Harvest Moon a Sorrowful Parade

Image result for harvest moon animal parade

I have written and rewritten the same column about Harvest Moon Animal Parade almost three times now, each time I find myself falling down a rabbit hole of its flaws and upsides so rambly and unreadable I’m forced to start over again.

Now, it’s not a complicated game. And from the outside it’s an indisputable improvement from the previous games. However, when you take a closer look, they replace the issues of the previous games with…other issues.

They got rid of the tutorials that, while a staple of the series, were long, pointless, and annoying. But…they replaced it with a bookshelf full of books that give endless text on how to play. So endless in fact, that in the time it would take you to flip through every last one you could have learned from experiencing the game.

They threw out the purchase of extra land that took three minutes to walk to each and every day (which made it a pain to do your simple, everyday tasks) but, they replaced it with the expensive purchase of ‘Vacation Houses’ that you could store tools at, but not a bed, making them expensive, glorified tool sheds.

But none of that breaks the game on quite the level that the pacing does.

To break this down, let’s look at the story-line…

The narrative takes place in eight parts…

The Beginning

The Red Bell

The Yellow Bell

The Blue Bell

The Green Bell

The Purple Bell

Becoming a Hero

The Summoning

Each bell is personified by one of the five story-related Harvest Sprites.

Image result for harvest moon animal parade sprites

And you are tasked with finding them and then doing a series of tasks before moving on to the next. And up to the purple bell, it’s incredibly quick and easy. If you’re lucky you can be done with the first five steps within the first three hours of gameplay. It’s quick and rewarding and you feel like you’re making fast progress.

But then you hit the purple bell and everything comes to a halt. Edge, the purple bell’s Harvest Sprite instructs you to befriend and listen to the wishes of ten villagers. This task isn’t easy, though, and the friend system is based on filling a large number of hearts. The more hearts someone has for you the more they like you, and you maintain hearts by talking to people and most of all, giving them gifts each day. It takes three hearts to get someone’s wish so let’s do a bit of math here.

Let’s say you have best case scenario. You are befriending Hamilton, the town’s mayor, and you are bringing him a ‘Moondrop Flower’ every day, a favorite gift of his, and making some small talk when you bring it.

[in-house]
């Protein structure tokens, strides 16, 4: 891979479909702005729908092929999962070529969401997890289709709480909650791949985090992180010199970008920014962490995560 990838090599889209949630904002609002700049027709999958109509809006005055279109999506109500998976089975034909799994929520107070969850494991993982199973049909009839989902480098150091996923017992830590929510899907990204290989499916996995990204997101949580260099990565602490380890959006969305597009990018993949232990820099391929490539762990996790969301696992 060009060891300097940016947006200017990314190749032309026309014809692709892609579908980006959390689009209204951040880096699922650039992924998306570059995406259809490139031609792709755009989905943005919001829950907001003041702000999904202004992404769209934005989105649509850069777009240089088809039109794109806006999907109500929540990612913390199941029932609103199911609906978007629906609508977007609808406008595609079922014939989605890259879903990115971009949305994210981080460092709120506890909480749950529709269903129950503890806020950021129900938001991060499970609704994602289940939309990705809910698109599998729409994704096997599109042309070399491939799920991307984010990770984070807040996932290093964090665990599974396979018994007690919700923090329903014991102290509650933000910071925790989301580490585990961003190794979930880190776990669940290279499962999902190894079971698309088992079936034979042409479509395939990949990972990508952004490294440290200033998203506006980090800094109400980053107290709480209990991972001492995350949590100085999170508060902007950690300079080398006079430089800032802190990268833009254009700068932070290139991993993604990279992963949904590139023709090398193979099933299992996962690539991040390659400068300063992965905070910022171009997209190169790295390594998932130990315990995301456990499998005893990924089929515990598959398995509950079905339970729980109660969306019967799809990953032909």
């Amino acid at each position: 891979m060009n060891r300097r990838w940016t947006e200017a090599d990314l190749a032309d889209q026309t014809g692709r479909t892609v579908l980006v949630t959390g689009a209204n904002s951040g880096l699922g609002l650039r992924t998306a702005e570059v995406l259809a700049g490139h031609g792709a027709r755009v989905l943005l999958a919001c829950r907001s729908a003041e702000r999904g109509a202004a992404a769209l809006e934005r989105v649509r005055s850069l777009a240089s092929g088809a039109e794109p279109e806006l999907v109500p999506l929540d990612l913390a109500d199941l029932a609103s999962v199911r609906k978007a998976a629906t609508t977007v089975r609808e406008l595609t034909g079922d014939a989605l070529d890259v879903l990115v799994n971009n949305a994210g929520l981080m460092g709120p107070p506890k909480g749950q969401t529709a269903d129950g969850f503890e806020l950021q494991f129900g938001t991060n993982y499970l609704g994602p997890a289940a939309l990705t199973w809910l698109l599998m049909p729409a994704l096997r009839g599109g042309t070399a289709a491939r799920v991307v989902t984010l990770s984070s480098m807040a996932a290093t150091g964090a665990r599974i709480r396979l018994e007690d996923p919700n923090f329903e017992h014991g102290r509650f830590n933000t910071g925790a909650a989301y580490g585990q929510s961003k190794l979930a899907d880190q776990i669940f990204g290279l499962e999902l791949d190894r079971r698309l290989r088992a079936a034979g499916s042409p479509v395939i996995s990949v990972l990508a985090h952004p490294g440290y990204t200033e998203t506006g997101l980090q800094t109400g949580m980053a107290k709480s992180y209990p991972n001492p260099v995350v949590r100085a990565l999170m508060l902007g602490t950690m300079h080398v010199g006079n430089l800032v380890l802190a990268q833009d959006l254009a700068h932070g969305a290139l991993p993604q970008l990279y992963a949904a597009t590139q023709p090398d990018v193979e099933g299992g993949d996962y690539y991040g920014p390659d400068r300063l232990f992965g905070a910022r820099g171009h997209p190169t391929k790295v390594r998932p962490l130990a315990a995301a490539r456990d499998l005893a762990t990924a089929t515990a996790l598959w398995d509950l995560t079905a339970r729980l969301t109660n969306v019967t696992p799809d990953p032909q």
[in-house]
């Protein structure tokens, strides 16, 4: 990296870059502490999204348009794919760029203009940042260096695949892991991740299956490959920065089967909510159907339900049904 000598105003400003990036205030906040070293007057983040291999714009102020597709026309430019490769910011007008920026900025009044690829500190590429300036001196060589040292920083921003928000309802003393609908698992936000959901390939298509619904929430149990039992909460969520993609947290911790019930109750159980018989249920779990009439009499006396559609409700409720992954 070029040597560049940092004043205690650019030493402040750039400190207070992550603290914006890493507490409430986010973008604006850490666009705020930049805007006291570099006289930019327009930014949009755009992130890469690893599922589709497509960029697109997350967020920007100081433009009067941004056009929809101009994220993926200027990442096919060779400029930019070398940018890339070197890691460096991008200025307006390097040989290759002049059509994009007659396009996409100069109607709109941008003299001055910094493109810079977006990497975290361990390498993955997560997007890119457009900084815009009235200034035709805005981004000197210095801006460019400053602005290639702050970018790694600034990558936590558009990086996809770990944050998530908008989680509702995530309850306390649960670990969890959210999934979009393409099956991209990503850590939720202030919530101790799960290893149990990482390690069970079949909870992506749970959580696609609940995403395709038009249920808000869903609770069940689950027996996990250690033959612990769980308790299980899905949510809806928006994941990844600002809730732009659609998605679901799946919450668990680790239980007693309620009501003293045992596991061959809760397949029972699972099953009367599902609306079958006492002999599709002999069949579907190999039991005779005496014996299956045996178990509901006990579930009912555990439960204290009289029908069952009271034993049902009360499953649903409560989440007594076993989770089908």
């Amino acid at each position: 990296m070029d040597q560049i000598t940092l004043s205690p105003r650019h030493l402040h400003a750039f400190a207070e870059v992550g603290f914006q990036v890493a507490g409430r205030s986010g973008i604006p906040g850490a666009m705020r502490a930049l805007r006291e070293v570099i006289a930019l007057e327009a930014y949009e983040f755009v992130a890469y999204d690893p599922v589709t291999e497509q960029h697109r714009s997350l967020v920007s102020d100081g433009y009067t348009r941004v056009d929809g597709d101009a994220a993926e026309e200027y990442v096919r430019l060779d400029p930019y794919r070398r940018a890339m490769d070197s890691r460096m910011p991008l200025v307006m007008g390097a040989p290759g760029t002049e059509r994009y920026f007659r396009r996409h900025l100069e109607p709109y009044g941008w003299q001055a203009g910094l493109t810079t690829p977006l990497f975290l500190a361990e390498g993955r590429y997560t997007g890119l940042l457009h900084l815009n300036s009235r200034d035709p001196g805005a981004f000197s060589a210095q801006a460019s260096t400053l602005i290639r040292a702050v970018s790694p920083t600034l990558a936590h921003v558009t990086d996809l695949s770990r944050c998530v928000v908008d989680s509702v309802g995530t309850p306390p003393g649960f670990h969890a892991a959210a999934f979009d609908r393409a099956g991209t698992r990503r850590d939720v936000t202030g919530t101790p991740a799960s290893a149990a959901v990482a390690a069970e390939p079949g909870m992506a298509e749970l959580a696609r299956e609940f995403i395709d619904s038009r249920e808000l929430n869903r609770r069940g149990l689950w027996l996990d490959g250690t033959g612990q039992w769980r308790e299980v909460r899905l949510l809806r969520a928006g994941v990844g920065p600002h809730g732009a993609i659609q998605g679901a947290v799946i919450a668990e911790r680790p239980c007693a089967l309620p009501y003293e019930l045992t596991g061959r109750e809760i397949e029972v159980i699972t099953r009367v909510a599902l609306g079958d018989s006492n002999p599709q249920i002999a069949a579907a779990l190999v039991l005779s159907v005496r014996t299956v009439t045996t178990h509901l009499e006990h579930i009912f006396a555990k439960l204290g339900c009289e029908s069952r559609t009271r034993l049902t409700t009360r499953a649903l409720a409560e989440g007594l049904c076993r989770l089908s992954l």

It takes one hundred points to fill one heart and each Moondrop Flower and chat is collectively worth fifteen points. Now, since this is a best case scenario we will assume you can find him every day, which is unlikely but for the sake of simplicity we’ll pretend. So, since the game requires the full one hundred points for the heart it will take seven days to get one heart.

So one heart a week. That’s fine, three weeks and Hamilton’s all done, awesome. Except when we take into account how long a day of the game takes in real time it really isn’t.

Each hour of in-game time takes one minute, and to live a day out to its fullest each day is about fifteen minutes, plus loading screens, about twenty. So it would take seven hours for Hamilton’s one wish. Ouch.

Now of course you could always simply not use up your entire day, give Hamilton his gift and his chit-chat and go to bed. Except you have to attain a Moondrop Flower for every single day. So let’s say you have bought twenty-one Moondrop Flowers to give to Hamilton costing you 5,040g. For some perspective into the economy of the game, that could buy you three refrigerators.

So to make this money you must be taking time out of each day to work as well so let’s average that to ten minutes a day. Three and a half hours, for one tenth of your goal. Remember that three hours for first five steps?

But since this is best case scenario let’s say you are befriending three people at a time, because while difficult and often enraging, three people at a time is just within the range of possible.

So, real quick, let’s add two other people into our time per day, bringing it back into the 15 minutes a day range. Oh, wait, let’s triple that cost as well, 15,012g, ouch. Twenty minutes a day it is then, have to make that extra money for the other two villagers. 7 hours for just three people.

Now let’s add those other seven people, one will have to be done alone because four a day is really not doable so…twenty-four and a half hours and 50,400g later we finally finish the sixth step. We went from five steps done in three hours to one step being done in twenty-four and a half.

And no amount of cutesy art and farm animals can excuse for an oversight that huge.


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